As the end of the year approaches, a series of events have led to a boisterous global economy raising a need for proper policy action. The Russia and Ukraine war caused severe supply shocks that in turn caused commodity prices to rise. Where fuel adds to the already burning-hot inflation caused by recovering demand amid supply chain disruption. Central banks across the world have been forced to tighten financial constraints to fight inflation. This means central banks have had to start normalizing the loose liquidity/monetary policy seen during the pandemic earlier than expected to tame rising inflation. In 2023, several lingering risk factors are expected to hamper global economic growth, i.e. geopolitical tension, stubbornly high inflation, climbing interest rates, and likely, recession. Inflation and increasing interest rates have led to declining confidence in the prospect of growth. Adding to the pressure, one of the largest economies, China, recorded worse-than-expected economic growth, as the country continued with its zero-COVID policy, which led to the partial lockdown of the economy. The slowdown in the world’s largest economies will have significant consequences on the global outlook. International Monetary Fund projected growth to slow from 6.1% in 2021 to 3.2% this year. The economy is projected to slow further to 2.9% in 2023.
Pakistan’s economy is also forecasted to have a slow pace of growth up to slow to 3.5% in fiscal year FY-2023.amid devastating floods, policy tightening, and critical efforts to tackle sizable fiscal and external imbalances, even as growth in FY2022 is expected to have reached 6.0% (ADB). In fragile economies, a small political shake-up can disturb a country’s entire development process, slowing down the pace of economic activity, creating a sense of insecurity in the financial sector, and diverting the nation’s progress toward economic security. All of this can result in another set of problems. This is exactly what we expect for Pakistan in 2023. As per current statistics of the State Bank of Pakistan our net reserves of $8.8 billion, Commercial bank reserves of $5.67 billion, our Current account deficit for the financial year 2021–2022 of $17.41 billion, and for July 2022 of $3.13 billion and balance of trade deficit for the financial year 2021–2022 of $44.71 billion and for July 2022 of $3.35 billion. Till July 2022, the Country’s, Consumer Price Index inflation increased to 24.9% (from 21.3% in the previous month). So far this year, GDP has grown at a rate of 5.97% (against a target for 2022–2023 of 5%).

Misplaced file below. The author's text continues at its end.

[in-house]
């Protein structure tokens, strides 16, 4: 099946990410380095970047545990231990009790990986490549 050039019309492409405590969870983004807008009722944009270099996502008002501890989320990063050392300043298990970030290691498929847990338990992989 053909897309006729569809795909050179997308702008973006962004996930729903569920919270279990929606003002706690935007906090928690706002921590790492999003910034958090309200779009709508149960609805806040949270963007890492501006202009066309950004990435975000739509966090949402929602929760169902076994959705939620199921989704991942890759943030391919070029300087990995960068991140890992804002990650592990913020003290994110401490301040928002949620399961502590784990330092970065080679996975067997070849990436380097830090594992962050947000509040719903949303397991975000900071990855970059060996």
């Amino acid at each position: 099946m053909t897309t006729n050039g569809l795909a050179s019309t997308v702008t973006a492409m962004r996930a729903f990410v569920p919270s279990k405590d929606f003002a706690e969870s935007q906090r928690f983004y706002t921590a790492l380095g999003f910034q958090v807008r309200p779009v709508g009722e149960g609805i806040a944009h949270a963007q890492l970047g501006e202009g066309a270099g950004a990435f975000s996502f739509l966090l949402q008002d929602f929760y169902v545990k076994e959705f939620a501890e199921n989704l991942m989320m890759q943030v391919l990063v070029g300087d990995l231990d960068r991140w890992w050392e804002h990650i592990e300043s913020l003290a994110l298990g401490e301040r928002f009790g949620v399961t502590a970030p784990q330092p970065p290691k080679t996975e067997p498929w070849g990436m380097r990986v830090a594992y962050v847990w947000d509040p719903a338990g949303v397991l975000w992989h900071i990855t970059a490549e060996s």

Pakistan’s economy is under pressure due to a current account deficit of almost $10 billion and principal repayments of external debts of $24 billion. From April to July 2022, the rupee devalued by more than 10% due to political disturbances while the demand for US$ is continuously increasing, and uncertainty in the money market resulted in the depreciation of reserves. Fuel and energy prices contribute significantly to inflation and the state is totally blind that how to tackle these challenges of trade and current account imbalances and increasing inflation.
State bank of Pakistan took extreme measures by imposing a 100% cash margin against 177 imported goods in April in order to minimize the gap between increasing imports and declining exports along with the pre-approval of the bank before importing automobiles, phones, and types of machinery. However, after four months, it relaxed such requirements. Currently, if the terms of payment for imports are 91 to 180 days, the cash margin requirement will be 25%. It will be 0% if the terms exceed 180 days. The cash margin requirement measures have had a positive impact on the import bill. It decreased from $7.9 billion Pakistani rupees in June 2022 to $6.1 billion in July 2022. The International Monetary Fund’s 23rd program for Pakistan has been approved and the first tranche of around $1.2 billion has been received. Bearing in mind the country’s foreign exchange reserves position, Pakistan needs extra support of $4 billion. A funding arrangement is being planned from different sources, including loans from friendly countries.